I have to confess I’m finding things a bit tough at the moment, as seasonal depression robs me of motivation. None-the-less, I have been reading The Silver Chair to Rose Red, but it doesn’t help that it’s possibly my least-favourite Narnia book.
This is not, however, because I think it’s a bad story. It’s more that it feels overall darker or more pessimistic in tone (and not just because of Puddleglum). The dangers and challenges faced by the children are not greater or more terrible than in previous books, but we think there are two things that make for the difference in “vibe”:
- They are travelling in relatively uninhabited wastelands. Previous stories have involved wastelands (Magician’s Nephew), or exploring of vast areas (Dawn Treader), but none have had the same sense of isolation in an unfriendly environment for so long.
- Previous dangers have usually either been quite obvious to the protagonists (e.g. fighting in a great battle), or any dramatic irony* has been in that they are in less danger than they think (the lion chasing them is Aslan). This time, there are dangers that the children are not aware of, whereas the reader is (or at least is given distinct hints to that effect).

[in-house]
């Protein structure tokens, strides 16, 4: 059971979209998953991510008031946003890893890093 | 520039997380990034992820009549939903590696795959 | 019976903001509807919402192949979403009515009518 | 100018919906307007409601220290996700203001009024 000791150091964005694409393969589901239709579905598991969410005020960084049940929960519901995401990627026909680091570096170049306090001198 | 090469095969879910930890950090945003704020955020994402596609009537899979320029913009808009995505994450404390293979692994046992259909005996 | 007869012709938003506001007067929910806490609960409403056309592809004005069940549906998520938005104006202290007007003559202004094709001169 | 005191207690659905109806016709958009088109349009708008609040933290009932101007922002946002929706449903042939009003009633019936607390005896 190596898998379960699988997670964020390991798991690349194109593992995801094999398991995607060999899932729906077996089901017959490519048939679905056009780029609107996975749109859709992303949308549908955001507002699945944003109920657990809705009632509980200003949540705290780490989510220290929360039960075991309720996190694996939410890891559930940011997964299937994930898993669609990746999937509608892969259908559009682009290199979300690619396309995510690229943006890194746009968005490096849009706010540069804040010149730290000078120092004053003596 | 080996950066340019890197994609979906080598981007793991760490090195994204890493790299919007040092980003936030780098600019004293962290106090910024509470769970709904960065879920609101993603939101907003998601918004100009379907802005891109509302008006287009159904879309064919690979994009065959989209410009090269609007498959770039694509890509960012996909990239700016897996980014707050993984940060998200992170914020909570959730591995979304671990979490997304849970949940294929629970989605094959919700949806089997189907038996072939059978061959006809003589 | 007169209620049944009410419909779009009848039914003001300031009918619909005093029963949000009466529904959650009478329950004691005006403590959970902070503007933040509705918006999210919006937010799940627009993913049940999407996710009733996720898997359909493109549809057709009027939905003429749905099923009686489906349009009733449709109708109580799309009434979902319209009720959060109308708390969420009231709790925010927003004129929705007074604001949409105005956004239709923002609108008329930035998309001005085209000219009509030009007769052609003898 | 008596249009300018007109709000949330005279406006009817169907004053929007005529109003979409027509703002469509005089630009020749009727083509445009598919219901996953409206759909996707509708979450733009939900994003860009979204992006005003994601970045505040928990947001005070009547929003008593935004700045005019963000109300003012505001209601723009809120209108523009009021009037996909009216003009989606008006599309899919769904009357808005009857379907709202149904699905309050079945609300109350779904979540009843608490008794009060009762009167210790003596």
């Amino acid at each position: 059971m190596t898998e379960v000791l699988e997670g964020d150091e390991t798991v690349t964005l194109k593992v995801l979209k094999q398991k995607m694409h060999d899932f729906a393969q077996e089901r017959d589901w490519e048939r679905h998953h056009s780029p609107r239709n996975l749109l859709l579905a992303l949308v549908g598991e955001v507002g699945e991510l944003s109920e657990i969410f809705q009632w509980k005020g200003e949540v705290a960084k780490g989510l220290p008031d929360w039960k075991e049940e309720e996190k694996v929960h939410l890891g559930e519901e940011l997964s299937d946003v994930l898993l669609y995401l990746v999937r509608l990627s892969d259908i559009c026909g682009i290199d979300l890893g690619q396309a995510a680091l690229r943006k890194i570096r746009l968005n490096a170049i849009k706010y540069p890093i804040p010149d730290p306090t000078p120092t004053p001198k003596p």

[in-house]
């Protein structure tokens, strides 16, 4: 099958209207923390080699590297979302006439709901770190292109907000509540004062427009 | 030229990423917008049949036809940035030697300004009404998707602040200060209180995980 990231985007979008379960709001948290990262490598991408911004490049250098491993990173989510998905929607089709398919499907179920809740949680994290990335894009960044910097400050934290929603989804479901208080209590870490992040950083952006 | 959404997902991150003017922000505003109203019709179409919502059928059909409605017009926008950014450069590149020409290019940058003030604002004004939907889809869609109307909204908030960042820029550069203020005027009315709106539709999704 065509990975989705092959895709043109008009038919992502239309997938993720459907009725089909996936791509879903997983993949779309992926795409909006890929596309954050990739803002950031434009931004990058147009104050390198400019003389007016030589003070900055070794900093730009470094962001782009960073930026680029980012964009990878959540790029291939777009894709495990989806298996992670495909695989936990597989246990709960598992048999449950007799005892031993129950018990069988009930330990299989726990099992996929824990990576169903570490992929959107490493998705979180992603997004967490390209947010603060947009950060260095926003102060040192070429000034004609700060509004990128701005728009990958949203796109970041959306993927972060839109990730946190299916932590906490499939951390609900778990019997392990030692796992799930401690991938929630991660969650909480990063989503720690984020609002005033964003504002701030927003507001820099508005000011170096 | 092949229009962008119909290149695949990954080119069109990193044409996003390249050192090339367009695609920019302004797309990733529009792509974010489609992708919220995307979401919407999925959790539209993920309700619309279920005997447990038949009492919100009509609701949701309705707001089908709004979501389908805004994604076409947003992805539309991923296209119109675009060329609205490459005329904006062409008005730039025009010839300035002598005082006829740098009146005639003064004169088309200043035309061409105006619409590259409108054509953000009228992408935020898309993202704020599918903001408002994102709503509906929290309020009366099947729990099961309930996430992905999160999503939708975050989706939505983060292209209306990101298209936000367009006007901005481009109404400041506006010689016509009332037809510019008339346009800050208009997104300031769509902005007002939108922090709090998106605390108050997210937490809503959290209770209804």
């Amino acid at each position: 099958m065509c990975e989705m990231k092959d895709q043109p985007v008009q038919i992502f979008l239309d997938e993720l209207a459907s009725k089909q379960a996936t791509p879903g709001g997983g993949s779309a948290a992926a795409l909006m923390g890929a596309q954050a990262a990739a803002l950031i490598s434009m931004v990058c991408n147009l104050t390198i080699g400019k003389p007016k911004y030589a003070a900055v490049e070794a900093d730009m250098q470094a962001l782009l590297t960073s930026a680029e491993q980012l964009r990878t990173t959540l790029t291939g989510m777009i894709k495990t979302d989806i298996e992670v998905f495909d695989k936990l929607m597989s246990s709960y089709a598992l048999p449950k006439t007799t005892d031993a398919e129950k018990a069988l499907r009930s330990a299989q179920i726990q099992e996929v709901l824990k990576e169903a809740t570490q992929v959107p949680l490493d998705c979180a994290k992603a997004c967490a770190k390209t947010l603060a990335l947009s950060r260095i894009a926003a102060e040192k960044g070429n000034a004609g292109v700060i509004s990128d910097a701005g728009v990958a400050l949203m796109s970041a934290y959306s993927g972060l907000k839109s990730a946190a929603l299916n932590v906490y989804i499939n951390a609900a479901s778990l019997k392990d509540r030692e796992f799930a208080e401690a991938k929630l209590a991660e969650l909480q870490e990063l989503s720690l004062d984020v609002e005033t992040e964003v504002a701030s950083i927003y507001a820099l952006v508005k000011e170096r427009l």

In combination with that, although they are progressing along their task, it seems like they keep getting it wrong, and they’ve only ended up in the right place by accident. This is probably designed to show that Aslan can ensure things work out for the best even when others make mistakes, but it’s less enjoyable when I’m all too aware of my own limitations and blunders. I’m reading to be transported to another world! I want escapism, darn it!
But then again, maybe I’m just in a bad mood. 🙂
* As in what the audience knows is different from what the characters know.